TweetDeck, a powerful desktop Twitter client application, is pushing hard for the top spot of Twitter clients on the iPad. Today, when you access the TweetDeck website you are greeted to a large image of two iPads running the application and it looks gorgeous.
I have been TweetDeck user on the desktop almost from the moment I started using Twitter, but even though there is a version of the application for the iPhone, I was seduced away by its competitors in that space. It seemed to me that TweetDeck’s major strengths resided in how it organized and displayed information for you, using a large screen area. In the confines of the small iPhone/iPod Touch display I tended to prefer another application.
Now, having seen iPad screenshots of both TweetDeck and the application I currently use on the iPod, there can be no doubt that on the large screen of the iPad TweetDeck’s strengths come through clearly. The writers of TweetDeck have done a remarkable job of designing an interface that makes effective use of the screen area. Despite having coloring and graphics similar to the Air-based desktop version of the application it just seems to fit the iPad perfectly.
When being held in portrait mode the application uses the topmost portion of the screen as an information panel where it can display further the built-in browser for you visualize the embedded links without needing to leave the application or the profile of the author of a particular tweet.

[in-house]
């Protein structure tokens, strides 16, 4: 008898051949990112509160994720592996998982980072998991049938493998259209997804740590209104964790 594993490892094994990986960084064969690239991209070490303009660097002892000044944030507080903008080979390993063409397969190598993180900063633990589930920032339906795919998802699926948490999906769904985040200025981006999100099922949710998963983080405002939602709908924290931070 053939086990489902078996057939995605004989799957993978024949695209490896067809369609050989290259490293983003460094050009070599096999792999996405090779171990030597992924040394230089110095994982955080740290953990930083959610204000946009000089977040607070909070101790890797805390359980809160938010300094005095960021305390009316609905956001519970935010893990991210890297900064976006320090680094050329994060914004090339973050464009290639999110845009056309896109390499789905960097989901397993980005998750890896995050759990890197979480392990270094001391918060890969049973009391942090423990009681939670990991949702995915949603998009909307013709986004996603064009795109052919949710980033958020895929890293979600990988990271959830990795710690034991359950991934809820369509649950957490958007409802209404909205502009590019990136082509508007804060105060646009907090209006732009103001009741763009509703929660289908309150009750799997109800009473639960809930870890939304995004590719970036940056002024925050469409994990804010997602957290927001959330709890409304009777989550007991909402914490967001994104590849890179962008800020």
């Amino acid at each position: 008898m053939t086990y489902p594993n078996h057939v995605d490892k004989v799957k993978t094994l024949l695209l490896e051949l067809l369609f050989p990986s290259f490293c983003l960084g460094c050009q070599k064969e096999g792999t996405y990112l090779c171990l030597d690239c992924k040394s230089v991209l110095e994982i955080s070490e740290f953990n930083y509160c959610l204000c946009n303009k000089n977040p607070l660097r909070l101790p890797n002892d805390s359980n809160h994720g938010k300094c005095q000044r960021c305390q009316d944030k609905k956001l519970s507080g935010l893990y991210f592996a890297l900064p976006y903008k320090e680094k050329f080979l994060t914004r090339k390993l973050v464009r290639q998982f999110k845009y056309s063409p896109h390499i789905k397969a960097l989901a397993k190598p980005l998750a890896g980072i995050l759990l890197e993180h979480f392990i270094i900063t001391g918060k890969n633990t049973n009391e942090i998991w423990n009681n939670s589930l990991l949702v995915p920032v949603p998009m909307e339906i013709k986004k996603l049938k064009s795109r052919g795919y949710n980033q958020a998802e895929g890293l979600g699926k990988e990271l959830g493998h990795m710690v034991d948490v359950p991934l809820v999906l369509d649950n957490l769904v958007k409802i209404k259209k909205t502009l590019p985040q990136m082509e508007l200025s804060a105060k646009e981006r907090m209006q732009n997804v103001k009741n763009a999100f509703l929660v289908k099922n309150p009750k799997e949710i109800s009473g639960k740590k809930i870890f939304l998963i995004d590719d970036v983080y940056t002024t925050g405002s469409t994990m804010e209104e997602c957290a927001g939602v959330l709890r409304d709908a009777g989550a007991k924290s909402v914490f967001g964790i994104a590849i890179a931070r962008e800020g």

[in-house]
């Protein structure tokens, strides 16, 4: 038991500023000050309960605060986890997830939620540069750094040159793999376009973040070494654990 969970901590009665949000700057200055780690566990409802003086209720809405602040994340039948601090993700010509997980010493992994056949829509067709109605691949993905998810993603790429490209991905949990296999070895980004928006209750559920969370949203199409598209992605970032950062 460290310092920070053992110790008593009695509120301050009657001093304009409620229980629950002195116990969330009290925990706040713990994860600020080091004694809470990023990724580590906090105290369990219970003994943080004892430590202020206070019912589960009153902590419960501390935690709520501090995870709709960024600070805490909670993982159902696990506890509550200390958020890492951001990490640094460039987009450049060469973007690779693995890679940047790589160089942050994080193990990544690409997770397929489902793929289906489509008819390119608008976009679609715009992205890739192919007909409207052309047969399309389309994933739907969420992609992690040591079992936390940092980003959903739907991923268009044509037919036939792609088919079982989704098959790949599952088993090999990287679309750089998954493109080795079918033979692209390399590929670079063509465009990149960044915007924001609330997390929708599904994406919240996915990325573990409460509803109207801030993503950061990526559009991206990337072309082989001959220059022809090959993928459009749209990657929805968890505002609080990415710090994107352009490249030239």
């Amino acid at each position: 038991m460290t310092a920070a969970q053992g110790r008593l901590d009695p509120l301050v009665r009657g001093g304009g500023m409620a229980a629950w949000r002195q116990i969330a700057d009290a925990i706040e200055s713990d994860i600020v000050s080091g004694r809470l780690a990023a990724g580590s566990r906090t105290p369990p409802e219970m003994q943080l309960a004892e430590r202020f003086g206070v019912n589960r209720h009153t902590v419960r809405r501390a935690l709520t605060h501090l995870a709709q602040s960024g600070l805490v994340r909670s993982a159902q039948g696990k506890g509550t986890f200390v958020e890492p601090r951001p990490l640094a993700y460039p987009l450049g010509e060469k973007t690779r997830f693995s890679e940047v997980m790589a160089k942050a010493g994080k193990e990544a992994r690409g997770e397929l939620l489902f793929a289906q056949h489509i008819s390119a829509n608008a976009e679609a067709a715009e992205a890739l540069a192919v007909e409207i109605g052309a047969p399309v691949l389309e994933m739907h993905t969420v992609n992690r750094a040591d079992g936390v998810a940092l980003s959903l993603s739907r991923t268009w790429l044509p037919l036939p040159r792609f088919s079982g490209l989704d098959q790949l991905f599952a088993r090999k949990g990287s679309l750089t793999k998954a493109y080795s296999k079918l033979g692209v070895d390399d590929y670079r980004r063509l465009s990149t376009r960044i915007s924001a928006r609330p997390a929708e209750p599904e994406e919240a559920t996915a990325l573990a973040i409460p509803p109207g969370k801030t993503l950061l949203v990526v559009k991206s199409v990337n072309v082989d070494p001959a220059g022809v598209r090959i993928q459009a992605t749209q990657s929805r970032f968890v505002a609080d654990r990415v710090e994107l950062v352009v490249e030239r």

If you feel you’ll want to keep on browsing after looking over a particular link, a lice looking button seems to hover over the bottom right corner of the page you’re viewing offering the option of browsing that page in Safari. The fact that in the iPad you are effectively doing one thing at a time and that the application really fills out your whole screen with so much information should make for a really immersive Twitter experience.
Another area in which TweetDeck seems to be driving forward full speed in is location. The new application integrates with Maps to display the location information which can now be provided in tweets. The maps display takes up the whole screen and gives you a location marker on the coordinates from which the message originated. While neither Twitter or Maps are new applications, seeing them so closely tied together in such a functional form is quite impressive.
There can be no doubt that TweetDeck for the iPad is a great improvement over the iPhone version of the application and that it stands head and shoulders above even its desktop sibling. Congratulations to the folks that created TweetDeck for the iPad, did a terrific job!